While we’re talking about green technology, it might be useful to recapitulate what it is we’re asking green technology to fix. What is the real problem we’re trying to solve?
It is not climate change. Climate change is a symptom of the problems we are facing and have helped to create. The problems are summed up in two words–unplanned growth.
I guess I have to justify my claim that climate change is a symptom, not a root problem. Basically, anthropogenic contributions to climate change have led to an overall temperature increase of 0.7 degrees Celsius over the past century, and the rate is now 1.27 degrees per century, a figure that includes both natural and anthropogenic contributions. If it’s a fever, it’s a mild one. The impacts from this change over the century will not bankrupt our economies or destroy our civilization. It will not (by itself) cause mass extinctions, melting ice caps or destruction of the rain forests. Don’t take my word for it–read the IPCC AR4, which certainly doesn’t understate the problem, and does not predict any of these dire consequences. Climate change is predicted to be expensive, problematic and worse for the poor than the rich. But it’s a symptom of our true problem, not the root cause.
Over the past 150 years we have grown from 1 billion to almost 7 billion souls, and we haven’t thought long enough or hard enough about where we should put ourselves, how we should feed ourselves, and how we should power our economies. We haven’t been exactly mature… as Andrew Revkin pointed out in a talk he gave a while back and is now posted on his weblog, Dot Earth. Update: Andrew was kind enough to drop by in the comments and leave this link to a further discussion of the issue.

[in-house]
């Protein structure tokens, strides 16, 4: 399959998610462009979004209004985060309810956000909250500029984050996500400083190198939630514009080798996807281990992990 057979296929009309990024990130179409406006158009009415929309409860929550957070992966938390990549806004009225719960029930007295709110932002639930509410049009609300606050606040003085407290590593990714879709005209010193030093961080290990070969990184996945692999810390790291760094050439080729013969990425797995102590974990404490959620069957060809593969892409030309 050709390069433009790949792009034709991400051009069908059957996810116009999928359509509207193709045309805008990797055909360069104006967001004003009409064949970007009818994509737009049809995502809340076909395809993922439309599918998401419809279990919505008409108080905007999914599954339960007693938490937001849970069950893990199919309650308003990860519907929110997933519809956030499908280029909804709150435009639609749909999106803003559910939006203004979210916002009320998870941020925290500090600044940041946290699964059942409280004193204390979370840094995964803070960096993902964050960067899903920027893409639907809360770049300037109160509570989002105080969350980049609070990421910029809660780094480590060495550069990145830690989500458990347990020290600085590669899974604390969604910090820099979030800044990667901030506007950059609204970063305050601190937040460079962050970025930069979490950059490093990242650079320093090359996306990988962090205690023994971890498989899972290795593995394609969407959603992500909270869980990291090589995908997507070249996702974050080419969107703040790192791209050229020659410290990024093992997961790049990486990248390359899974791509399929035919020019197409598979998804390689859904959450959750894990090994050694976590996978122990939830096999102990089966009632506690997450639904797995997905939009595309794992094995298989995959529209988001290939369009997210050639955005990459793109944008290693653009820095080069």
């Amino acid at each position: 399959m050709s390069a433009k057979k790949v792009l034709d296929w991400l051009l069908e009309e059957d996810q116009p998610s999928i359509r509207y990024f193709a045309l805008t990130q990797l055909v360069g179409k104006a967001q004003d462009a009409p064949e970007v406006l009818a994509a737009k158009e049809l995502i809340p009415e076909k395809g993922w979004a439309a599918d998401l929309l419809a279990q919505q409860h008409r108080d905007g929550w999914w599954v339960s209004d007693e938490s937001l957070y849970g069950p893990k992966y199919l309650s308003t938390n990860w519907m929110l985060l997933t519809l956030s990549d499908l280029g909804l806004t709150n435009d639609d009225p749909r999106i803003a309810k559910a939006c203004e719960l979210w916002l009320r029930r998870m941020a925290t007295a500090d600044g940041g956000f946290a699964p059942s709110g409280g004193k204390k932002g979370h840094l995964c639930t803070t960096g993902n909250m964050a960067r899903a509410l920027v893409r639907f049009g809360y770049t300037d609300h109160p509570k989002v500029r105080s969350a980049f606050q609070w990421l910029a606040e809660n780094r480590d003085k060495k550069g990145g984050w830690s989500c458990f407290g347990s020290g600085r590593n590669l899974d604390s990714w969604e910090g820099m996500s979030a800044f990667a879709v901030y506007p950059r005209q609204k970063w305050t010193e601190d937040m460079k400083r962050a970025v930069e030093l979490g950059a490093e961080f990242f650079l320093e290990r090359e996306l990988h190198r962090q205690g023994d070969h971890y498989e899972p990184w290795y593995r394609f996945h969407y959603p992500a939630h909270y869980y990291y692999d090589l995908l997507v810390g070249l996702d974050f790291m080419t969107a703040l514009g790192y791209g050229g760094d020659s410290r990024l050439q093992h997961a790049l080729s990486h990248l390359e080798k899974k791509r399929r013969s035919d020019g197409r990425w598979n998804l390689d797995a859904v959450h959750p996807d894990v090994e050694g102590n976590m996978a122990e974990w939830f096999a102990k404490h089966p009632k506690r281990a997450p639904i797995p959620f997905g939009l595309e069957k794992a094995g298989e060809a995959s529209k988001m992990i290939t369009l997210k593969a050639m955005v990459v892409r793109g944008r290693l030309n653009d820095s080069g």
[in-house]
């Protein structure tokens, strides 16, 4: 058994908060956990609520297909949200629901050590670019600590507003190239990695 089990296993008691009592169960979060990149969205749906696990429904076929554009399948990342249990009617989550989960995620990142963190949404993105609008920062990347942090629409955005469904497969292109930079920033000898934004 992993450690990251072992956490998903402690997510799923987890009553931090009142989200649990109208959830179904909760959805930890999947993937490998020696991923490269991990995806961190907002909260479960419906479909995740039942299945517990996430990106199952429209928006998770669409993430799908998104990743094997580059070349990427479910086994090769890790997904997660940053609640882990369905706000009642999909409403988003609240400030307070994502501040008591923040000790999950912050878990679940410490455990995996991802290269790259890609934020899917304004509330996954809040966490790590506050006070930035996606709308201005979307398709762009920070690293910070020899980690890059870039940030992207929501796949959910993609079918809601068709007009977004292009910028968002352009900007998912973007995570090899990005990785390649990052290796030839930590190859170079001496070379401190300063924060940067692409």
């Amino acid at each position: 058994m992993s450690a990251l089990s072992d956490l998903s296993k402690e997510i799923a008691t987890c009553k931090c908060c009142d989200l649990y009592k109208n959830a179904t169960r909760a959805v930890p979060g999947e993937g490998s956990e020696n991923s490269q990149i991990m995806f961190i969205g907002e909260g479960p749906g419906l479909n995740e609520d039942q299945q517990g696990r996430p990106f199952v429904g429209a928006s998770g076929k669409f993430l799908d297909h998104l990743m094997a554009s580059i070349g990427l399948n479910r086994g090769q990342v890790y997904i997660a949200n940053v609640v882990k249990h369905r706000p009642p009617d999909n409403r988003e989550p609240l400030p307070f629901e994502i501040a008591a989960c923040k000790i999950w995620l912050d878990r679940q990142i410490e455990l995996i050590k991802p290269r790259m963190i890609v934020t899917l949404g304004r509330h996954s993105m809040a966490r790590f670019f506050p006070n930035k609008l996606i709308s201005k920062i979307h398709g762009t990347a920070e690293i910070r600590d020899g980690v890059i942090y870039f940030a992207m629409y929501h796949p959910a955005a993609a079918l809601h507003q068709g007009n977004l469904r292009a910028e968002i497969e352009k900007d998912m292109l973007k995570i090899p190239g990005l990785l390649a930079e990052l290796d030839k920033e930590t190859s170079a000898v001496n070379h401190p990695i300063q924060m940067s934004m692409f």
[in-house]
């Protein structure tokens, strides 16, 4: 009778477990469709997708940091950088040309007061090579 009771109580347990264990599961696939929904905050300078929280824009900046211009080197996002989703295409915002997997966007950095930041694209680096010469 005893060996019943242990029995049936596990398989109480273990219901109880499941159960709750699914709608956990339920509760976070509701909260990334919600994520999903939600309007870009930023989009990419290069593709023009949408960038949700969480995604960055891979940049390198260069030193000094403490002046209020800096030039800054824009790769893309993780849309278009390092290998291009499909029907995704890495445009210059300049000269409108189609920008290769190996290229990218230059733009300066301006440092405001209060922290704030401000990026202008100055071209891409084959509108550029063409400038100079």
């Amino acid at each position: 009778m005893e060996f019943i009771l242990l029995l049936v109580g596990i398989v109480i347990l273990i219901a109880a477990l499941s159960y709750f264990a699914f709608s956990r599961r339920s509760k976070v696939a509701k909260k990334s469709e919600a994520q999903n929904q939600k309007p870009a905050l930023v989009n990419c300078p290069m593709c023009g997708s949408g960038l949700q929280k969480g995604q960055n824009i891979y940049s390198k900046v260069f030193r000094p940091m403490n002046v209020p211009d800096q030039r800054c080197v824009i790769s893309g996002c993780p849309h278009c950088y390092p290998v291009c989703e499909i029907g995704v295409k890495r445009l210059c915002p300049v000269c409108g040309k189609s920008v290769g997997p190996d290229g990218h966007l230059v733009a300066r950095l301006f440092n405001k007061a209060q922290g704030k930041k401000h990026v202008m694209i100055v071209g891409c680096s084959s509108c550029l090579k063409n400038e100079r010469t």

If we start acting responsibly, it is my opinion that our new found maturity will solve a lot of the issues we associate with climate change along the way. Better stewardship of the land can mitigate some of the effects of land-use changes in regional and micro climates, and better planning of cities and suburbs, especially regarding public transportation, can reduce both conventional pollution and emissions of CO2. Investing in innovation for power generation can insure that creating electricity, which will occupy 40% of our enegy use in 2030, is not something we need to feel guilty about, and will allow us to fulfill our moral obligation to bring inexpensive and easy access to modern energy to the 1.5 billion people who do not have it today.
Growing up–which is what it amounts to–will hopefully cause many of us to choose smaller and more efficiently powered cars, and to act like grown-ups about personal consumption. Growing up means turning away from thoughtless waste–not just recycling and reusing, but investing in insulation and better thermostats.
Growing up as nations, we need to put away some of the toys of childhood as well. Regardless of your politics, you can easily see that the most energy intensive initiative undertaken in the past 10 years was the invasion of Iraq. That’s not a sufficient reason to be for or against that war or a military in general, but if our nations acted more sensibly, the great good of fewer wars would be supplemented by a lesser good of less energy powering tanks and cruise missiles.
Climate change is not the core problem we face and green technology is not the core solution. It is our attitudes and beliefs that got us here, and it is those that we have to change.
I am not advocating sacrificing the benefits of technology, nor do I believe we have to live spartan lives of drudgery. We just have to quit acting like kids all the time.
As was mentioned during the recent inquiry by the UK House of Commons, Steve Mosher and I have written a book about the leaked emails that have caused so much controversy. The title is Climategate: The CRUtape Letters. It is available on Create Space here, Amazon here, Kindle here and Lulu here. One Amazon reviewer wrote, “Mosher and Fuller do a good job putting the ClimateGate documents in context, and the book is a riveting read. I received my copy yesterday, and find the book to be faithful to the climate war events that I have followed over a period of years. It reports actual email communications of a small group of paleoclimatologists and their roles in perhaps the biggest scientific hoax since Piltdown Man.”